Grandma's hip replacement at the UC Irvine Medical Center immobilized her and caused a ton of pain, but at least she'll be able to walk again. Later, however, the doctor frowns at X-rays during a routine checkup. It turns out that the surgeon left a tiny plastic tube inside Grandma's leg and it is causing a bacterial infection. Another surgery later, Grandma's recovering again but needs 24-hour nursing supervision for more than a month. Who is going to pay for all this unnecessary medical treatment? Can Grandma recover for the extra suffering she was forced to endure? You need plain English answers, not lawyer-speak, which is why FindLaw has created this informational guide to Orange County medical malpractice cases.
Medical malpractice liability usually arises from medical negligence, which can be a doctor's failure to diagnose the patient correctly, unreasonable delay in treatment, or improper treatment of the patient. All healthcare professionals' conduct must conform to a general standard of care. Legally, this is the care that would be provided by a reasonably competent health care professional, with a similar background and in the same medical community, under the circumstances that led to the alleged malpractice.
To succeed in a medical negligence lawsuit, you must show that the health care professional's conduct fell below this generally accepted standard of medical care, and that this failure caused your injuries. Since most judges or jurors have little to no knowledge of standard medical procedure, an expert witness who can articulate the applicable standard and point out the doctor's shortcomings is often essential.
Another way that malpractice liability arises is by a provider's failure to meet their obligations in regards to informed consent. A physician must tell a patient all of the potential benefits, risks, and alternatives involved in any surgical procedure, medical procedure, or other course of treatment, and must obtain the patient's "informed consent" to proceed. There are three general components to informed consent:
If these elements were not met you may have a civil claim for battery, which is an intentional, nonconsensual harmful or offensive touching.
You can sue the individual whose negligent conduct caused your injuries and the hospital that employs that person under the doctrine of "respondeat superior," which provides that an employer is responsible for the tortious action of an employee acting within the scope of his or her employment.
A hospital can also be sued independently under the "corporate negligence" doctrine. For example, the hospital may not keep sanitary conditions, fail to screen employees for proper credentials, or improperly discharge a patient.
Last, but not least, some patients may have a products liability lawsuit against the pharmaceutical company that created a medicine with unreasonably dangerous side effects they were not made aware of, or against the company that designed or manufactured a defective medical device.
The California statute of limitations places a firm deadline on when plaintiffs are permitted to file a medical negligence lawsuit. If the statutory period expires before you've filed, you will forever be barred (prohibited) from recovery.
Alternatively, if your lawsuit is based on a lack of informed consent, the proper claim is battery. Battery lawsuits have a two-year time limit.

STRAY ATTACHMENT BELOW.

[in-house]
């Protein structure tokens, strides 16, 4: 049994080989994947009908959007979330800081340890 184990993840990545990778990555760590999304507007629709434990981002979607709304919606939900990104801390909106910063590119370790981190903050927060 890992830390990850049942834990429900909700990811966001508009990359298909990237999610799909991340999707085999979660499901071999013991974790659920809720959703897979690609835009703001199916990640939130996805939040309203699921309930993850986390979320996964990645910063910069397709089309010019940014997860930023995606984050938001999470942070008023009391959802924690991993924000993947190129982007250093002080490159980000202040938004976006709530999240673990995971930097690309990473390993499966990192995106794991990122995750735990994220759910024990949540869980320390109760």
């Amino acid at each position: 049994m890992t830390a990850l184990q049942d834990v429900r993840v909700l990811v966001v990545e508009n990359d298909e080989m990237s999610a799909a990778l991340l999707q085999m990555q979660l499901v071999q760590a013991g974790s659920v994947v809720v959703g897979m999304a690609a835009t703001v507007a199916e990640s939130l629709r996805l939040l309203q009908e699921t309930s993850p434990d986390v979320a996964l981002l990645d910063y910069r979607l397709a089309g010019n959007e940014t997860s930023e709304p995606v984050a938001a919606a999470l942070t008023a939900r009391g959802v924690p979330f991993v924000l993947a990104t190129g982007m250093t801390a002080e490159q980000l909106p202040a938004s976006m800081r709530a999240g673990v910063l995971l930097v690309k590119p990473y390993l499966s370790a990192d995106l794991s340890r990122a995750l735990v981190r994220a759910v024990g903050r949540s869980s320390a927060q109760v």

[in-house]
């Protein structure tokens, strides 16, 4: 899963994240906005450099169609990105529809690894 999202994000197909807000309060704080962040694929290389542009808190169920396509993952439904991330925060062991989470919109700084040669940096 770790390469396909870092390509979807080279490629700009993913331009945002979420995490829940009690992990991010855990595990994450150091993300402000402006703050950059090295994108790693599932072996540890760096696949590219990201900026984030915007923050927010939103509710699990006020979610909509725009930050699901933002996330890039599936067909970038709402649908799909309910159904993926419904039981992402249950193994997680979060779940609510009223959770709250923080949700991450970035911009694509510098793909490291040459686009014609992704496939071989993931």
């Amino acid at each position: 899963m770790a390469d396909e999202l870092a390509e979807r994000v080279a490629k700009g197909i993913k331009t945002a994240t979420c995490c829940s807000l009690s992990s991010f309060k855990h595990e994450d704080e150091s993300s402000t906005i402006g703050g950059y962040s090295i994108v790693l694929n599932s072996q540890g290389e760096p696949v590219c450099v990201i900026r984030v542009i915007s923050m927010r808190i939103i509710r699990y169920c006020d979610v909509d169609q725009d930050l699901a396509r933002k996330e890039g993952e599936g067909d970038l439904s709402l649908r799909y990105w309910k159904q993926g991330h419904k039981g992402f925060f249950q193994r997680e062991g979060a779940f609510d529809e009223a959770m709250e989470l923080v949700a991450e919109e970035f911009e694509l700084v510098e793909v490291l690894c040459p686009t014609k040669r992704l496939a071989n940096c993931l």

Initiating a Lawsuit
Filing a lawsuit is as simple (or complicated) as drafting a complaint, which is a brief summary of the alleged malpractice, your injuries, the names of the defendants and a request for compensation. Note that California has a specific rule that requires you to give medical malpractice defendants 90 days notice of your intention to pursue a lawsuit before you can file.
You can file your lawsuit at the Central Justice Center in Santa Ana at 700 Civic Center Dr. West, or one of the branch courthouses in Orange County. Once it is filed, you need to mail copies of the complaint, a summons and civil case cover sheet to every defendant. You should use certified return receipt mail so you can later prove that the defendant was actually served with the papers, or just use a professional process server.
If you don't want to handle all this personally, you may want to consider scheduling a free consultation with an experienced personal injury attorney. Plaintiff side attorneys usually work on a contingency fee basis, which means they take a certain percent of your eventual recovery. This means you don't pay them until and unless they win. Not surprisingly, they have a high incentive to maximize your settlement. California has a sliding scale that limits attorney fees, which cannot exceed 40% of the first $50,000 recovered, 33% of the next $50,000, 25% of the next $50,000.00 and 15% of damages exceeding $600,000.
Concrete financial costs are called economic damages. These are the sum total of the monetary burdens you've borne as a result of the malpractice, and typically include medical bills and loss of income from inability to work.
In contrast, non-economic damages compensate you for the pain and suffering you've been forced to endure as a result of the malpractice. These are inherently subjective and can vary widely from case to case. In fact, the California legislature has implemented a $250,000 damage cap on non-economic damages in medical malpractice lawsuits in the form of the Medical Injury Compensation Reform Act.
If you have specific questions about your injuries or case, you may want to talk to an attorney specializing in medical malpractice cases. If you need more information on the law in general, visit FindLaw's section on medical malpractice law or learn about Orange County personal injury lawsuits.
Contact a qualified attorney.